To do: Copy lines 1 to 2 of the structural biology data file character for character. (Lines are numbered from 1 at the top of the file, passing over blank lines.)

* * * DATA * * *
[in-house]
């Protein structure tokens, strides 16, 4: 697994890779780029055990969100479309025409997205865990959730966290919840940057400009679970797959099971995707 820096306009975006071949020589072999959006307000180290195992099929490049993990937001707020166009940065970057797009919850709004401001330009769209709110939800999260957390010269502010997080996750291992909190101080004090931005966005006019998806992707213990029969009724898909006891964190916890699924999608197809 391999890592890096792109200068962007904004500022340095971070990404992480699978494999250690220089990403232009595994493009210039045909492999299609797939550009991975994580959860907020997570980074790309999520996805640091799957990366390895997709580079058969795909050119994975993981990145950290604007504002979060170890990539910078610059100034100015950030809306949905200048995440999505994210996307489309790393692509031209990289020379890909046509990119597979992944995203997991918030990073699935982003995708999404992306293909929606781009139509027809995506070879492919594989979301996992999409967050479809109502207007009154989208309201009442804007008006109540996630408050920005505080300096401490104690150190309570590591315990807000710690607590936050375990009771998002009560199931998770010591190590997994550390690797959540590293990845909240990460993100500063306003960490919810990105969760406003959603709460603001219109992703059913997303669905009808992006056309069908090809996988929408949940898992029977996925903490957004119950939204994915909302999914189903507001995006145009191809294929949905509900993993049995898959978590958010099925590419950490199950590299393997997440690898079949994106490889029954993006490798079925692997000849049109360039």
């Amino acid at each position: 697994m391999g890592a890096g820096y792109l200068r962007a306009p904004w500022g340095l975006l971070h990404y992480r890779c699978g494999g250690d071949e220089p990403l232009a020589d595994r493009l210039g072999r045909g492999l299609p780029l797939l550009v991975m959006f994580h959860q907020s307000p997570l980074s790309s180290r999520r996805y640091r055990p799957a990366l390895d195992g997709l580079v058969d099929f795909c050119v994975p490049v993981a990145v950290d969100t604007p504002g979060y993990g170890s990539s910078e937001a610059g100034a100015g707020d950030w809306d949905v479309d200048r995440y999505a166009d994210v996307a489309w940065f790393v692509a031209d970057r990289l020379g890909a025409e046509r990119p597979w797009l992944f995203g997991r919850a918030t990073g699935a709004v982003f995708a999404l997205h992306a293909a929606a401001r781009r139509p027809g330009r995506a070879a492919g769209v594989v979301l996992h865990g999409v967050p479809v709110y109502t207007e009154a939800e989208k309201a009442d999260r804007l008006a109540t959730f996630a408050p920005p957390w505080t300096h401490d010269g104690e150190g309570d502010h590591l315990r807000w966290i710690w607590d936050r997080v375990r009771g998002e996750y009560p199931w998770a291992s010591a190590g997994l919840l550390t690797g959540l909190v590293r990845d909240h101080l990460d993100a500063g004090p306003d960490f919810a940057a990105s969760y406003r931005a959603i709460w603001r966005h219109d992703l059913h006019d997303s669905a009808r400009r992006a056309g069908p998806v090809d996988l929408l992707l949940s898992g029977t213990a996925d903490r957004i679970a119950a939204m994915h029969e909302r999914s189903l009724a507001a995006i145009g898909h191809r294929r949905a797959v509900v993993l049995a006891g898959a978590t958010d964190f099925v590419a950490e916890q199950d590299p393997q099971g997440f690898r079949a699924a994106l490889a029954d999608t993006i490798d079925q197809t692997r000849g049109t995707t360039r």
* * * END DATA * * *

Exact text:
[in-house]
């Protein structure tokens, strides 16, 4: 697994890779780029055990969100479309025409997205865990959730966290919840940057400009679970797959099971995707 820096306009975006071949020589072999959006307000180290195992099929490049993990937001707020166009940065970057797009919850709004401001330009769209709110939800999260957390010269502010997080996750291992909190101080004090931005966005006019998806992707213990029969009724898909006891964190916890699924999608197809 391999890592890096792109200068962007904004500022340095971070990404992480699978494999250690220089990403232009595994493009210039045909492999299609797939550009991975994580959860907020997570980074790309999520996805640091799957990366390895997709580079058969795909050119994975993981990145950290604007504002979060170890990539910078610059100034100015950030809306949905200048995440999505994210996307489309790393692509031209990289020379890909046509990119597979992944995203997991918030990073699935982003995708999404992306293909929606781009139509027809995506070879492919594989979301996992999409967050479809109502207007009154989208309201009442804007008006109540996630408050920005505080300096401490104690150190309570590591315990807000710690607590936050375990009771998002009560199931998770010591190590997994550390690797959540590293990845909240990460993100500063306003960490919810990105969760406003959603709460603001219109992703059913997303669905009808992006056309069908090809996988929408949940898992029977996925903490957004119950939204994915909302999914189903507001995006145009191809294929949905509900993993049995898959978590958010099925590419950490199950590299393997997440690898079949994106490889029954993006490798079925692997000849049109360039």